Bear in mind that in ‘A’isha’s telling of the account, she mentions that he was allowed into their private rooms because the women saw him as someone who “lacked the defining skill”. She actually quoted the Qur’anic verse stating about men who “lack the defining skill of males”, signifying that if he had really “lacked the defining skill”, his presence in the room would have been proper. In this context, hearing how he spoke about the daughter of Ghailan, Muhammad sensed that he did not lack the defining skill of males. The fact that he had sexual appreciation for women disqualified him as an intimate domestic servant, according to the Qur’an as well as the standards of the day. Since the system required household servants to be heterosexually indifferent, there is room for abuse, whereby a heterosexual male may pretend to be otherwise, solely to gain entry into the private space of women.
There is a hadith in which the Prophet's companions asked whether they were allowed to use men (presumably prisoners of war) as "eunuchs" to fulfill their sexual urges, since they were far from their wives.
Bukhari LXII 6:9 [Narrated by ibn Mas'ud:] "We used to fight [in battle] together with the Prophet, peace be upon him. There were no women with us. We said: O Messenger, may we treat some as eunuchs [a laa nastakhsii]? He forbade us to do so."
Yes, the Prophet did forbid his followers from designating men as eunuchs, but that was because one cannot just resort into ‘treating’ a straight man as a eunuch simply to satisfy his lust. In fact, that was essentially the sin of the people of Lut. The question is, could a eunuch (i.e. one who permanently lacks arousal with women) be used as a eunuch? Ibn Mas’ud did make a reference about eunuchs being used for sexual gratification, and the Prophet understood what he meant. It was in fact common in the Arabic society, and was considered a use that was appropriate to eunuchs. Since they weren’t regarded as males, there was no prohibition against it, not even in the Qur’an.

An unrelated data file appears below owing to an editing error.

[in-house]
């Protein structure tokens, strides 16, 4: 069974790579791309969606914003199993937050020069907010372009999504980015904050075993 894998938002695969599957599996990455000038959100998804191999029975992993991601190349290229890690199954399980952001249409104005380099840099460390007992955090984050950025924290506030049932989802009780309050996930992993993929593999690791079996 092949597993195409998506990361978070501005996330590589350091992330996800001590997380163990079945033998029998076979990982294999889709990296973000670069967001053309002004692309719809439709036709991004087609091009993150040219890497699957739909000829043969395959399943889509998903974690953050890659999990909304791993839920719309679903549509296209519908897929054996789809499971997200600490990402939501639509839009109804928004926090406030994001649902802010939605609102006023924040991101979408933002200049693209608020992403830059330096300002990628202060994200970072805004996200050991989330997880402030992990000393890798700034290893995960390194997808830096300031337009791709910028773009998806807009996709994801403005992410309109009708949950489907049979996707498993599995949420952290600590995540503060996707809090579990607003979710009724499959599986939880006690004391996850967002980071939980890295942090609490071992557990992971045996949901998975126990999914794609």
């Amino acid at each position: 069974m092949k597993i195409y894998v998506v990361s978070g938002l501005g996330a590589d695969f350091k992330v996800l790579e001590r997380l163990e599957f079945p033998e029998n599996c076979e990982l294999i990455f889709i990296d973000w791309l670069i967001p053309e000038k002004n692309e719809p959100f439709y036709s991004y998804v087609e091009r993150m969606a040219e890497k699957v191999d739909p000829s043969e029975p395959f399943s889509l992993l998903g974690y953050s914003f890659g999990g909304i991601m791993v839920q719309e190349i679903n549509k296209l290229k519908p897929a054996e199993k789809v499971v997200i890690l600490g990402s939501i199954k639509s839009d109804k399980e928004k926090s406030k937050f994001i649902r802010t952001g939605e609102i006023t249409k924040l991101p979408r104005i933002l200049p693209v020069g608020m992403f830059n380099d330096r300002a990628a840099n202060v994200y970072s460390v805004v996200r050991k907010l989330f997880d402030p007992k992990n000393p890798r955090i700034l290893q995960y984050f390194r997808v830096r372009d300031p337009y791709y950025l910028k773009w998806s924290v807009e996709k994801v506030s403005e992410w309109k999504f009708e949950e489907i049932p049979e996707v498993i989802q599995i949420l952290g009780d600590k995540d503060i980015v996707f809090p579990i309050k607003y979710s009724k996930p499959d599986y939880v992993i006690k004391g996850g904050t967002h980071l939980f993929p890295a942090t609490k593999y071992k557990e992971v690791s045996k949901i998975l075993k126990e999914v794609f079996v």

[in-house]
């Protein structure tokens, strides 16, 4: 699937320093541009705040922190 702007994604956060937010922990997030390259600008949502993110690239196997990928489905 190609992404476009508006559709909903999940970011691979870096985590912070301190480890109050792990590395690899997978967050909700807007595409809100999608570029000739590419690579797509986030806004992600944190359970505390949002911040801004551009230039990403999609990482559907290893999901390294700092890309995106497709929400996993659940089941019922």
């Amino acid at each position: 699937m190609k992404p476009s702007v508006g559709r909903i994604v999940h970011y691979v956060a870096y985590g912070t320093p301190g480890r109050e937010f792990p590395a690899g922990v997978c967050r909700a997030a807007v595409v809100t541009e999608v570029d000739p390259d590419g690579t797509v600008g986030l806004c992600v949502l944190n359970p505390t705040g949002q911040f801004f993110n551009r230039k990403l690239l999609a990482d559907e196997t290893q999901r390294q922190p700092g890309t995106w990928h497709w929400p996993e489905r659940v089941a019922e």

According to David Ayalon in Eunuchs, Caliphs, and Sultans: A Study in Power Relationships (
The eunuchs seem to have served as a shield against homosexual lust in yet another way. They themselves formed the target of that lust, thus diverting it from the youngsters. They are described as being womanly and docile in bed at night and manly and warlike by day in a campaign and in similar circumstances (hum nisaa' li-mutmainn muqeem wa rijaal in kaanat al-asfaar; li-annahum bin-nahaar fawaaris wa bil-lail 'araa'is). [Arabic quoted by Ayalon from Abu Mansur al-Tha'alibi, Al-Latâ'if wal-Zarâ'if, Cairo 1324/1906-7, p. 79, lines 1-7; and the same quote from Tha'alibi in his Tamthîl wal-Muhâdara, Cairo 1381/1961, p. 224.]
If this is the case, Islam does not forbid homosexuality among those who were born eunuchs. Therefore, wouldn’t it be unjust for all gay men to be prosecuted under Islamic laws? What if they were in fact eunuchs, who actually lacked the ‘defining skills of a male’? Does this qualify to lead us to a whole new perspective regarding lesbianism in Islam? What if they were actually "ineffectual", as acknowledged by the Qur'an itself?
I hope my fellow Muslim friends would be able to provide me more information on this topic.
by Argus Eye.